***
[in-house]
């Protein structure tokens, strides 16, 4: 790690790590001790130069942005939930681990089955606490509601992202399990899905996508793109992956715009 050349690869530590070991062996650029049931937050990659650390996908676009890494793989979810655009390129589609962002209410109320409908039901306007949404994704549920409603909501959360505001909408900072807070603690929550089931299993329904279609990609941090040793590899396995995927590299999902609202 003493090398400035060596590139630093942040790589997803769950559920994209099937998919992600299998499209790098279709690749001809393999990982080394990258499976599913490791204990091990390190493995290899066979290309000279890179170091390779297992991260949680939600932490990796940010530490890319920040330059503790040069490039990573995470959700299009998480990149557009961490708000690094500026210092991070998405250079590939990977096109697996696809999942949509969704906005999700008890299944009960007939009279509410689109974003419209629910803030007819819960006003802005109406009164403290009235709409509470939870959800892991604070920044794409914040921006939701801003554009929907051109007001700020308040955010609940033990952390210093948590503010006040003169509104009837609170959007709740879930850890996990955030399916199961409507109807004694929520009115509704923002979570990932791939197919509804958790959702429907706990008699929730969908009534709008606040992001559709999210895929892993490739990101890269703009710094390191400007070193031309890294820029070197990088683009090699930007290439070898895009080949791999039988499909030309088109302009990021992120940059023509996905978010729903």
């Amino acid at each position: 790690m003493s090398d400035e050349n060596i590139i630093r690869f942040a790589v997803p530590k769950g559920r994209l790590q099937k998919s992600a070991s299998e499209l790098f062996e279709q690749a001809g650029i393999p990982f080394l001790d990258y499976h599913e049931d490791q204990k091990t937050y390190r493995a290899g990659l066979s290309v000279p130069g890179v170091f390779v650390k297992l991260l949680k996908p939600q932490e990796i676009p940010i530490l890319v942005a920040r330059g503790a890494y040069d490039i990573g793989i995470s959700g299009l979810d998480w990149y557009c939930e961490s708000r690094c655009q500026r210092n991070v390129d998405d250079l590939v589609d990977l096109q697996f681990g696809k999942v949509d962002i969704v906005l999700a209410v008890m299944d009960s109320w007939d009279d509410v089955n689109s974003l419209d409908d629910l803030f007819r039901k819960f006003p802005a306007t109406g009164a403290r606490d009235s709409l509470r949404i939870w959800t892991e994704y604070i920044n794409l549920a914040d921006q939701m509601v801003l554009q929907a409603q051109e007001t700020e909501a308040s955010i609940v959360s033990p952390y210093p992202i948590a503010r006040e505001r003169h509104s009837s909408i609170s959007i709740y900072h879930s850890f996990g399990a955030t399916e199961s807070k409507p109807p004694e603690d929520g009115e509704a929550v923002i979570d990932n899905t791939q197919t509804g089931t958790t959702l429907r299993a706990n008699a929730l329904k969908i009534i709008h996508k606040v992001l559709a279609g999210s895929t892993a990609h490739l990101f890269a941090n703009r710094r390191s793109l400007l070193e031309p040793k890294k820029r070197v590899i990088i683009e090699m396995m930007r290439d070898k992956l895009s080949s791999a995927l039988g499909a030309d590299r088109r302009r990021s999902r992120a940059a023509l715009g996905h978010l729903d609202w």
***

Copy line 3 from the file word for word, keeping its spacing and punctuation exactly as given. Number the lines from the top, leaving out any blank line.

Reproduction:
């Amino acid at each position: 790690m003493s090398d400035e050349n060596i590139i630093r690869f942040a790589v997803p530590k769950g559920r994209l790590q099937k998919s992600a070991s299998e499209l790098f062996e279709q690749a001809g650029i393999p990982f080394l001790d990258y499976h599913e049931d490791q204990k091990t937050y390190r493995a290899g990659l066979s290309v000279p130069g890179v170091f390779v650390k297992l991260l949680k996908p939600q932490e990796i676009p940010i530490l890319v942005a920040r330059g503790a890494y040069d490039i990573g793989i995470s959700g299009l979810d998480w990149y557009c939930e961490s708000r690094c655009q500026r210092n991070v390129d998405d250079l590939v589609d990977l096109q697996f681990g696809k999942v949509d962002i969704v906005l999700a209410v008890m299944d009960s109320w007939d009279d509410v089955n689109s974003l419209d409908d629910l803030f007819r039901k819960f006003p802005a306007t109406g009164a403290r606490d009235s709409l509470r949404i939870w959800t892991e994704y604070i920044n794409l549920a914040d921006q939701m509601v801003l554009q929907a409603q051109e007001t700020e909501a308040s955010i609940v959360s033990p952390y210093p992202i948590a503010r006040e505001r003169h509104s009837s909408i609170s959007i709740y900072h879930s850890f996990g399990a955030t399916e199961s807070k409507p109807p004694e603690d929520g009115e509704a929550v923002i979570d990932n899905t791939q197919t509804g089931t958790t959702l429907r299993a706990n008699a929730l329904k969908i009534i709008h996508k606040v992001l559709a279609g999210s895929t892993a990609h490739l990101f890269a941090n703009r710094r390191s793109l400007l070193e031309p040793k890294k820029r070197v590899i990088i683009e090699m396995m930007r290439d070898k992956l895009s080949s791999a995927l039988g499909a030309d590299r088109r302009r990021s999902r992120a940059a023509l715009g996905h978010l729903d609202w």